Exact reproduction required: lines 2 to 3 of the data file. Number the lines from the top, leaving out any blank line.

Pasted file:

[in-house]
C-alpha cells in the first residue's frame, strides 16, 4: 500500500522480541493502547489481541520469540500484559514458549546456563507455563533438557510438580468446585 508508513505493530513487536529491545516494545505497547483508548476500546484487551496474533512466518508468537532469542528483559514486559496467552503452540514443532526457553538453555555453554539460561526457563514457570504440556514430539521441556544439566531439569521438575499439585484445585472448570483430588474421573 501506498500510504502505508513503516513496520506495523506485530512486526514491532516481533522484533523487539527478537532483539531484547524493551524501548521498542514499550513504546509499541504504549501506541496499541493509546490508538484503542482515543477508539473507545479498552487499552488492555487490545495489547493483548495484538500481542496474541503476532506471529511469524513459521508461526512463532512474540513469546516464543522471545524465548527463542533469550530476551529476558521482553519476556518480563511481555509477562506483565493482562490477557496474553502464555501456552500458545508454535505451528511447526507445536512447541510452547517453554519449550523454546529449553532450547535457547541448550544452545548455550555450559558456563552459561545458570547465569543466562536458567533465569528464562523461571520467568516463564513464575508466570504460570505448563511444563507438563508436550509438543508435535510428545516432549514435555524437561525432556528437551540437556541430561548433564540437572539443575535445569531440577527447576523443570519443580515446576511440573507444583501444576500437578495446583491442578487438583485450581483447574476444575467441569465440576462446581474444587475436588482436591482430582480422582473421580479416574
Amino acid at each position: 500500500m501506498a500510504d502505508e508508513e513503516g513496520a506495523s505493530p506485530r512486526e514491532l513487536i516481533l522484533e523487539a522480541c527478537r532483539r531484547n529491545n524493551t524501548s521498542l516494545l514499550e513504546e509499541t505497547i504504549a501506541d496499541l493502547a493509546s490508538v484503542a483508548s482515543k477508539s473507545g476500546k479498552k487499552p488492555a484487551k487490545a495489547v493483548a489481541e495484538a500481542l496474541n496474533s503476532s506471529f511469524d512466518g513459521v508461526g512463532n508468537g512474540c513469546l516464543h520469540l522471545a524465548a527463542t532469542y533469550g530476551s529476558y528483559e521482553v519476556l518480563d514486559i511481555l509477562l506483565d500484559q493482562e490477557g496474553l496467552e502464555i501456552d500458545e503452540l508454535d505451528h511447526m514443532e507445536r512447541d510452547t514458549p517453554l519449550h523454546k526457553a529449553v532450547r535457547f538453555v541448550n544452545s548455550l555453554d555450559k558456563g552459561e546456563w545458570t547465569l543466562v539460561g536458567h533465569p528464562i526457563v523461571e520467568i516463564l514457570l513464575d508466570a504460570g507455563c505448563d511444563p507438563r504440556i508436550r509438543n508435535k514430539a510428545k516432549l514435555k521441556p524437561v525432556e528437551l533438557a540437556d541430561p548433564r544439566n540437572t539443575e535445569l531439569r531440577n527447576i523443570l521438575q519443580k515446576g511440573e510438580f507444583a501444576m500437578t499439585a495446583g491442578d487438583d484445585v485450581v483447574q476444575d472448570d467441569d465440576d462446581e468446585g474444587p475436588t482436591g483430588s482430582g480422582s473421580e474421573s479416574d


C-alpha cells in the first residue's frame, strides 16, 4: 500500500522480541493502547489481541520469540500484559514458549546456563507455563533438557510438580468446585 508508513505493530513487536529491545516494545505497547483508548476500546484487551496474533512466518508468537532469542528483559514486559496467552503452540514443532526457553538453555555453554539460561526457563514457570504440556514430539521441556544439566531439569521438575499439585484445585472448570483430588474421573 501506498500510504502505508513503516513496520506495523506485530512486526514491532516481533522484533523487539527478537532483539531484547524493551524501548521498542514499550513504546509499541504504549501506541496499541493509546490508538484503542482515543477508539473507545479498552487499552488492555487490545495489547493483548495484538500481542496474541503476532506471529511469524513459521508461526512463532512474540513469546516464543522471545524465548527463542533469550530476551529476558521482553519476556518480563511481555509477562506483565493482562490477557496474553502464555501456552500458545508454535505451528511447526507445536512447541510452547517453554519449550523454546529449553532450547535457547541448550544452545548455550555450559558456563552459561545458570547465569543466562536458567533465569528464562523461571520467568516463564513464575508466570504460570505448563511444563507438563508436550509438543508435535510428545516432549514435555524437561525432556528437551540437556541430561548433564540437572539443575535445569531440577527447576523443570519443580515446576511440573507444583501444576500437578495446583491442578487438583485450581483447574476444575467441569465440576462446581474444587475436588482436591482430582480422582473421580479416574
Amino acid at each position: 500500500m501506498a500510504d502505508e508508513e513503516g513496520a506495523s505493530p506485530r512486526e514491532l513487536i516481533l522484533e523487539a522480541c527478537r532483539r531484547n529491545n524493551t524501548s521498542l516494545l514499550e513504546e509499541t505497547i504504549a501506541d496499541l493502547a493509546s490508538v484503542a483508548s482515543k477508539s473507545g476500546k479498552k487499552p488492555a484487551k487490545a495489547v493483548a489481541e495484538a500481542l496474541n496474533s503476532s506471529f511469524d512466518g513459521v508461526g512463532n508468537g512474540c513469546l516464543h520469540l522471545a524465548a527463542t532469542y533469550g530476551s529476558y528483559e521482553v519476556l518480563d514486559i511481555l509477562l506483565d500484559q493482562e490477557g496474553l496467552e502464555i501456552d500458545e503452540l508454535d505451528h511447526m514443532e507445536r512447541d510452547t514458549p517453554l519449550h523454546k526457553a529449553v532450547r535457547f538453555v541448550n544452545s548455550l555453554d555450559k558456563g552459561e546456563w545458570t547465569l543466562v539460561g536458567h533465569p528464562i526457563v523461571e520467568i516463564l514457570l513464575d508466570a504460570g507455563c505448563d511444563p507438563r504440556i508436550r509438543n508435535k514430539a510428545k516432549l514435555k521441556p524437561v525432556e528437551l533438557a540437556d541430561p548433564r544439566n540437572t539443575e535445569l531439569r531440577n527447576i523443570l521438575q519443580k515446576g511440573e510438580f507444583a501444576m500437578t499439585a495446583g491442578d487438583d484445585v485450581v483447574q476444575d472448570d467441569d465440576d462446581e468446585g474444587p475436588t482436591g483430588s482430582g480422582s473421580e474421573s479416574d